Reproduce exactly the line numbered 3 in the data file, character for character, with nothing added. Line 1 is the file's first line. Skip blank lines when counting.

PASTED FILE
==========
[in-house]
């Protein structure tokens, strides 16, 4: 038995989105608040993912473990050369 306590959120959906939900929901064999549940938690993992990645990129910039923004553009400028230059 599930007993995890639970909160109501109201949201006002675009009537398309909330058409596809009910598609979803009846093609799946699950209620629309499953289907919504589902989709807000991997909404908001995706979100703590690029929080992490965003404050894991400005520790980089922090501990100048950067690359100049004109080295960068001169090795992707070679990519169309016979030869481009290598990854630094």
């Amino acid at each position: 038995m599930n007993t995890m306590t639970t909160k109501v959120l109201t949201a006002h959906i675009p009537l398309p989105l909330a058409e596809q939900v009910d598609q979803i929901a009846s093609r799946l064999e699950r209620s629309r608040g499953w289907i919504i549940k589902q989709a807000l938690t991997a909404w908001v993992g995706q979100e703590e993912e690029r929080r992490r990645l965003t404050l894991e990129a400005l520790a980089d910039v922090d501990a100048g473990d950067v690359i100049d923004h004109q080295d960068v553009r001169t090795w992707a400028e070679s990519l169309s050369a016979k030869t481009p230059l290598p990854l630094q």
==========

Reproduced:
């Amino acid at each position: 038995m599930n007993t995890m306590t639970t909160k109501v959120l109201t949201a006002h959906i675009p009537l398309p989105l909330a058409e596809q939900v009910d598609q979803i929901a009846s093609r799946l064999e699950r209620s629309r608040g499953w289907i919504i549940k589902q989709a807000l938690t991997a909404w908001v993992g995706q979100e703590e993912e690029r929080r992490r990645l965003t404050l894991e990129a400005l520790a980089d910039v922090d501990a100048g473990d950067v690359i100049d923004h004109q080295d960068v553009r001169t090795w992707a400028e070679s990519l169309s050369a016979k030869t481009p230059l290598p990854l630094q």